By TOM WITHERS
AP Sports Writer
LOS ANGELES -- Maybe the NBA finals should book an appointment with one of Southern California's finest plastic surgeons.
After a shabby, sluggish Game 3, featuring enough air balls and air-headed plays for seven games, the Boston Celtics and Los Angeles Lakers could use a few nips, tucks and lifts. Another good night's sleep or afternoon nap might help, too.
"It wasn't the prettiest game," said Celtics center Kevin Garnett, who missed two dunks and seems to have left his shooting touch back in May.
For two franchises that have combined for 30 titles won by a Who's Who of Hall of Fame hoopsters, it was indeed a night to forget.
But playing in front of Jack, Denzel, Hef and the rest of their celebrity-laden crowd in Staples Center, where they're 9-0 in the postseason and perfect over the past two months, the Lakers, despite missing 13 free throws, pulled within 2-1 in the reborn rivalry series with an 87-81 victory Tuesday night.
Boston, for its many warts, which included a 35 percent shooting performance, still had a chance win.
As the teams practiced for Thursday night's Game 4, several players blamed the six-hour flight from Boston to Los Angeles for the sloppiness.
"I think most of the players out there struggled physically," Lakers center Pau Gasol said. "You could tell the travel and Game 2 and 3 being so tight together, going across the country pretty much is an overseas trip. It was like going back to Spain. I think that was a factor."
Celtics coach Doc Rivers, too, noticed players may have been feeling the affects of jet lag and fighting fatigue.
"This was the first game that I had four or five different players during the game signal to pull them out," he said. "I had to blow a timeout, one that I didn't want to use late. I thought it was a very tough turnaround and I think rest is very important."
One guy seems refreshed. Kobe Bryant soared as usual.
The Lakers' superstar scored 36 points, and showing why he's the league's MVP, did what he had to do to get his team back into the finals. Bryant went 12-of-20 from the floor, dropping jumpers, hanging in the air to sink floaters and drawing double teams to set up his teammates.
However, only one of them -- Sasha Vujacic -- matched Bryant's production. The 24-year-old came off the bench and scored a career-high 20 points, but "The Machine," as he dubbed himself, was the only Lakers player besides Bryant to rise to the occasion in the must-est of must-win games.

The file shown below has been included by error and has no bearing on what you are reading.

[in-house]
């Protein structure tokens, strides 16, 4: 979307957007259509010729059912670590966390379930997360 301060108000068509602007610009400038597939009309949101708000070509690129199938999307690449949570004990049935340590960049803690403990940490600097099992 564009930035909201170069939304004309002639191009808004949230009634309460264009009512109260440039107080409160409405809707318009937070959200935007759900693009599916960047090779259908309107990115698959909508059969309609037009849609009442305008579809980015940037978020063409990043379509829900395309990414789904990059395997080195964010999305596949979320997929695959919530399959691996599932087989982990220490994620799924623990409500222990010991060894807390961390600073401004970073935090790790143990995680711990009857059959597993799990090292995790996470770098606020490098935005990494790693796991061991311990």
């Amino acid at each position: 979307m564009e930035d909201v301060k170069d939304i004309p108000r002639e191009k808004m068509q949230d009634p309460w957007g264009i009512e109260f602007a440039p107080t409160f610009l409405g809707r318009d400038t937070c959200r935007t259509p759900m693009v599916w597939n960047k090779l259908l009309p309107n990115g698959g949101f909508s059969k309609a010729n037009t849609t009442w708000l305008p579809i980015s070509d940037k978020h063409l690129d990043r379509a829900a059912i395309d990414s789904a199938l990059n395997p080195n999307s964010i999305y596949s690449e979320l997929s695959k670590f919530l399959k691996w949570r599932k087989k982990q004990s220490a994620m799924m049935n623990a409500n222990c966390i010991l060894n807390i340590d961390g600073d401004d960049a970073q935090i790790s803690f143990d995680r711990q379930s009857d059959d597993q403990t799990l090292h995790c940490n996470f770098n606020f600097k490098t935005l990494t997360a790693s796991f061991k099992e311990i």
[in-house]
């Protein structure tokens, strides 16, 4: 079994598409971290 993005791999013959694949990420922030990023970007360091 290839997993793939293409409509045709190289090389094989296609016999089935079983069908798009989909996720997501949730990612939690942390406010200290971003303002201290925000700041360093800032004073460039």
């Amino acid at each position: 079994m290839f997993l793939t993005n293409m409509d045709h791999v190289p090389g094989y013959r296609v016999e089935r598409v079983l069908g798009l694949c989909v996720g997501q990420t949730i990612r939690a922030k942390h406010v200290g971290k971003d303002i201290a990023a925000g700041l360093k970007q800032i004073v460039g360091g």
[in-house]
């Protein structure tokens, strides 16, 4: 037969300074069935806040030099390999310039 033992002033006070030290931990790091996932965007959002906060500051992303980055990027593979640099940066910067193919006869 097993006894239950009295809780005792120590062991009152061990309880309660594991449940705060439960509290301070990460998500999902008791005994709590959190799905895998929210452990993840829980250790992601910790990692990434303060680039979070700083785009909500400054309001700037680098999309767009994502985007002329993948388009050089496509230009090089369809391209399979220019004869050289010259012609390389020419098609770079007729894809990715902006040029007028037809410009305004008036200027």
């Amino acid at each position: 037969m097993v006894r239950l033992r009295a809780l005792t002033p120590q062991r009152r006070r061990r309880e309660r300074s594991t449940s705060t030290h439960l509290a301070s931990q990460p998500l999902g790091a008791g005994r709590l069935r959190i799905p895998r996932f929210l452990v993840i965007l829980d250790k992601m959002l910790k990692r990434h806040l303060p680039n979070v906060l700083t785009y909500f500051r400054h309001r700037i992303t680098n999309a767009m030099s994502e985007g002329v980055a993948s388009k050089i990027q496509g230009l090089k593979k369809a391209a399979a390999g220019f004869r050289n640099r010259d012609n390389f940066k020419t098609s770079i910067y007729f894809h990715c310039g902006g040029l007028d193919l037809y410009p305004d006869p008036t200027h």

Los Angeles' other four starters -- Gasol, Vladimir Radmanovic, Lamar Odom and Derek Fisher -- combined for 22 points on 7-of-28 shooting. For the second straight game, Odom was plagued foul trouble, which forced Lakers coach Phil Jackson to distribute the forward's minutes to others.
"I have to stay aggressive," Odom said, "but it's hard to when you're not out on the floor."
The Celtics have their own problems, like getting Garnett going and hoping that Paul Pierce, who had a horrid homecoming in Game 2, doesn't choke under the pressure of playing in front of folks from his neighborhood in nearby Inglewood.
There's also the playing status of point guard Rajon Rondo, who injured his left ankle early in the second half of Game 3 and was kept out of practice on Wednesday.
Rivers said if the speedy Rondo is slowed by the injury that backups Eddie House and Sam Cassell would see more time. Rivers also may use Tony Allen, who hasn't played in the series but did a solid job of guarding Bryant during Boston's two wins over Los Angeles during the regular season.
Cassell is one of the few Celtics with championship experience. He won two championship rings with the Houston Rockets and has been trying to tell his teammates to relax and not be overwhelmed by the enormity of the finals.
"It's the same game, it's just a bigger stage," Cassell said. "You're not at your high school auditorium any more. This is Carnegie Hall."
And so far in the series, Garnett hasn't appeared ready for it.
The Celtics' inspirational leader has displayed his usual intensity and has been his customary force on the boards. But he's just 22-of-62 (36 percent) and missed 15 shots in Game 2. Without Garnett as an offensive threat, the Celtics have to count on Pierce and Ray Allen to carry the scoring load.
"We've got to get Kevin going, clearly," Rivers said. "He's shooting below 40 in the series, and that's something he doesn't do. Paul, I honestly never worry about a lot offensively. He's a great offensive player. He had a tough night, and he'll get it going."
Pierce admitted feeling nerves in his return to L.A., and his stats line: 2-for-14 from the field, 0-for-4 on 3-pointers, six points in 32 minutes, reflected it. He said he wasn't bothered by the sprain knee he suffered in Game 1, but the strain of being home may have been too much.
"I was probably a little more anxious than normal being that I'm at home in front of more family and more friends," he said. "I've got to block that out and go out there and leave it on the court. I've done it in the past, I've been out there and played and played well, and it's time for me to do it again."